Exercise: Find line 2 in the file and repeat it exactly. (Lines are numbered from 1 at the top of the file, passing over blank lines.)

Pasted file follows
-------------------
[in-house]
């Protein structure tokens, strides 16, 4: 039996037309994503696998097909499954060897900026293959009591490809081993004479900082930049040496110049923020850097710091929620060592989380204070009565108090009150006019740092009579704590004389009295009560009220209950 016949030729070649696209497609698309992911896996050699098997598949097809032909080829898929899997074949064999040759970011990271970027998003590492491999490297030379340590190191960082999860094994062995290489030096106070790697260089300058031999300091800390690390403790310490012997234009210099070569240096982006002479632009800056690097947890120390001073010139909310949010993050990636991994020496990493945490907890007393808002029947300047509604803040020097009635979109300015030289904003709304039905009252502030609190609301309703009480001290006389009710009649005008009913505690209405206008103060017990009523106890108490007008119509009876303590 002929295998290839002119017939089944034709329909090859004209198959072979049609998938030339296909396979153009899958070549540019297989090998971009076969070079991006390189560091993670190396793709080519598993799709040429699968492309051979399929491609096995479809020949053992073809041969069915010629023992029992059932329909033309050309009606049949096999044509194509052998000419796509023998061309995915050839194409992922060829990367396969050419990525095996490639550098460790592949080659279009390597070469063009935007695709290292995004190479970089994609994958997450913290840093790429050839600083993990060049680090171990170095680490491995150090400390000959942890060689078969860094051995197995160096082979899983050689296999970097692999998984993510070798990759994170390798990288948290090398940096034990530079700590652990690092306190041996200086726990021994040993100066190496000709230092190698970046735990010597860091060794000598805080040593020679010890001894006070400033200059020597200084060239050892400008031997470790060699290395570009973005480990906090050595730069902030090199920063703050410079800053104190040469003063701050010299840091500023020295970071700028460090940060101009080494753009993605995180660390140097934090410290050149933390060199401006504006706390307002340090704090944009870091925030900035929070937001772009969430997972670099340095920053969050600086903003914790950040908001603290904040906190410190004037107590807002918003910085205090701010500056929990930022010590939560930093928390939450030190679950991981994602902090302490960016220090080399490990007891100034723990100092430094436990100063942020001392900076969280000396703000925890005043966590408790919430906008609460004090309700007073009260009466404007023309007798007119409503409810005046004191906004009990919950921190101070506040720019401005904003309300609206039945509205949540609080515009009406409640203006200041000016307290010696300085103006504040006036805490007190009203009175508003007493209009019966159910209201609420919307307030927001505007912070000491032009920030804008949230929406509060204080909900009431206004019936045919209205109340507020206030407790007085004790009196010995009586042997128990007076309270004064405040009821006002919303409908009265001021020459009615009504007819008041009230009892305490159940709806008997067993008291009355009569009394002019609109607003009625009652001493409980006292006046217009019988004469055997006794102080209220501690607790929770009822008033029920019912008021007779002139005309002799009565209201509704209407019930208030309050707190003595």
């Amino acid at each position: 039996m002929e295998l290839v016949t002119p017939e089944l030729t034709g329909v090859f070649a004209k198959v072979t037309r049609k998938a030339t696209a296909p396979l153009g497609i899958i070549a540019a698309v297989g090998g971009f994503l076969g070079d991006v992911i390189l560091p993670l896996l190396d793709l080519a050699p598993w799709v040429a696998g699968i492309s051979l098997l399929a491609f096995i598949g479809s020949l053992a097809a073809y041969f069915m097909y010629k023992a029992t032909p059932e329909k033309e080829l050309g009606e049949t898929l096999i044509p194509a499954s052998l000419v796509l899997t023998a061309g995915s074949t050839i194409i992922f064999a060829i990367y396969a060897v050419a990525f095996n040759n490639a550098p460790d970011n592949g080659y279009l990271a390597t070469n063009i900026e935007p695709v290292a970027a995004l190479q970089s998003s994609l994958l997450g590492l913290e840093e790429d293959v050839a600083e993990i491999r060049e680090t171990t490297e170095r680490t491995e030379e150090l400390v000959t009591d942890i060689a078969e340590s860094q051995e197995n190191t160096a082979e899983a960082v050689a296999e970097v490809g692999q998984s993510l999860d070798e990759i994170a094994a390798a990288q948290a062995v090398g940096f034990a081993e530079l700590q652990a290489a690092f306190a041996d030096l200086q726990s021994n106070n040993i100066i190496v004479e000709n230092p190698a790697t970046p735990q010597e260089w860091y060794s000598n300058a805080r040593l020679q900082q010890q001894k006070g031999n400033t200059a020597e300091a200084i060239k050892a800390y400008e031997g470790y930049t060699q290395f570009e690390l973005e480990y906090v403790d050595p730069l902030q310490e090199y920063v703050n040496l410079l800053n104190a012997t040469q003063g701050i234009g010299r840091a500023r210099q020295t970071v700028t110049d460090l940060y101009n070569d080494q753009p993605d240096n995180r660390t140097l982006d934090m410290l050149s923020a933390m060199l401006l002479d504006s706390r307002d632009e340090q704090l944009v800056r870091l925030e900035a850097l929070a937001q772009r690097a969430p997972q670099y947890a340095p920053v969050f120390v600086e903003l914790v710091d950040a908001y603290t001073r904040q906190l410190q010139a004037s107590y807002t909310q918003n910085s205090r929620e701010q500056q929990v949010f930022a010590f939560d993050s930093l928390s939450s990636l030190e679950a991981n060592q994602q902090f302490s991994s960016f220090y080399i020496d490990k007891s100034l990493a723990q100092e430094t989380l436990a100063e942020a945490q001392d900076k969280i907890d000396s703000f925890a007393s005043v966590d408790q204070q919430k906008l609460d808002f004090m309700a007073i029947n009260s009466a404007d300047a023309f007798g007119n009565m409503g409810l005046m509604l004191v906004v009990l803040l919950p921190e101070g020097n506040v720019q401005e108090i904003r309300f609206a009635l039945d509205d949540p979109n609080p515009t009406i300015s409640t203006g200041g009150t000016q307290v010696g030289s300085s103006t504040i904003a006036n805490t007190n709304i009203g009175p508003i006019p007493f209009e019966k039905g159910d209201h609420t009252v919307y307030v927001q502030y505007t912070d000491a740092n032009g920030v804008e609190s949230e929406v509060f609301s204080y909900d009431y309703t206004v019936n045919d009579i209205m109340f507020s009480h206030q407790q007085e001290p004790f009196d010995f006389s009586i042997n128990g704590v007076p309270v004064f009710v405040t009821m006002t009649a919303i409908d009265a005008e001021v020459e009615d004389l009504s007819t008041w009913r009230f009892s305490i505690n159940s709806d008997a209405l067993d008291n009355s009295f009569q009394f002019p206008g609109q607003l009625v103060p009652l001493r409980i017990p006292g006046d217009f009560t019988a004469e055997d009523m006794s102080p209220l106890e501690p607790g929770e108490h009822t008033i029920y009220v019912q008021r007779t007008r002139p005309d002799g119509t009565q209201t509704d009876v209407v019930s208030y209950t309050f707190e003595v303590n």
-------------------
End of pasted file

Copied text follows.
């Protein structure tokens, strides 16, 4: 039996037309994503696998097909499954060897900026293959009591490809081993004479900082930049040496110049923020850097710091929620060592989380204070009565108090009150006019740092009579704590004389009295009560009220209950 016949030729070649696209497609698309992911896996050699098997598949097809032909080829898929899997074949064999040759970011990271970027998003590492491999490297030379340590190191960082999860094994062995290489030096106070790697260089300058031999300091800390690390403790310490012997234009210099070569240096982006002479632009800056690097947890120390001073010139909310949010993050990636991994020496990493945490907890007393808002029947300047509604803040020097009635979109300015030289904003709304039905009252502030609190609301309703009480001290006389009710009649005008009913505690209405206008103060017990009523106890108490007008119509009876303590 002929295998290839002119017939089944034709329909090859004209198959072979049609998938030339296909396979153009899958070549540019297989090998971009076969070079991006390189560091993670190396793709080519598993799709040429699968492309051979399929491609096995479809020949053992073809041969069915010629023992029992059932329909033309050309009606049949096999044509194509052998000419796509023998061309995915050839194409992922060829990367396969050419990525095996490639550098460790592949080659279009390597070469063009935007695709290292995004190479970089994609994958997450913290840093790429050839600083993990060049680090171990170095680490491995150090400390000959942890060689078969860094051995197995160096082979899983050689296999970097692999998984993510070798990759994170390798990288948290090398940096034990530079700590652990690092306190041996200086726990021994040993100066190496000709230092190698970046735990010597860091060794000598805080040593020679010890001894006070400033200059020597200084060239050892400008031997470790060699290395570009973005480990906090050595730069902030090199920063703050410079800053104190040469003063701050010299840091500023020295970071700028460090940060101009080494753009993605995180660390140097934090410290050149933390060199401006504006706390307002340090704090944009870091925030900035929070937001772009969430997972670099340095920053969050600086903003914790950040908001603290904040906190410190004037107590807002918003910085205090701010500056929990930022010590939560930093928390939450030190679950991981994602902090302490960016220090080399490990007891100034723990100092430094436990100063942020001392900076969280000396703000925890005043966590408790919430906008609460004090309700007073009260009466404007023309007798007119409503409810005046004191906004009990919950921190101070506040720019401005904003309300609206039945509205949540609080515009009406409640203006200041000016307290010696300085103006504040006036805490007190009203009175508003007493209009019966159910209201609420919307307030927001505007912070000491032009920030804008949230929406509060204080909900009431206004019936045919209205109340507020206030407790007085004790009196010995009586042997128990007076309270004064405040009821006002919303409908009265001021020459009615009504007819008041009230009892305490159940709806008997067993008291009355009569009394002019609109607003009625009652001493409980006292006046217009019988004469055997006794102080209220501690607790929770009822008033029920019912008021007779002139005309002799009565209201509704209407019930208030309050707190003595």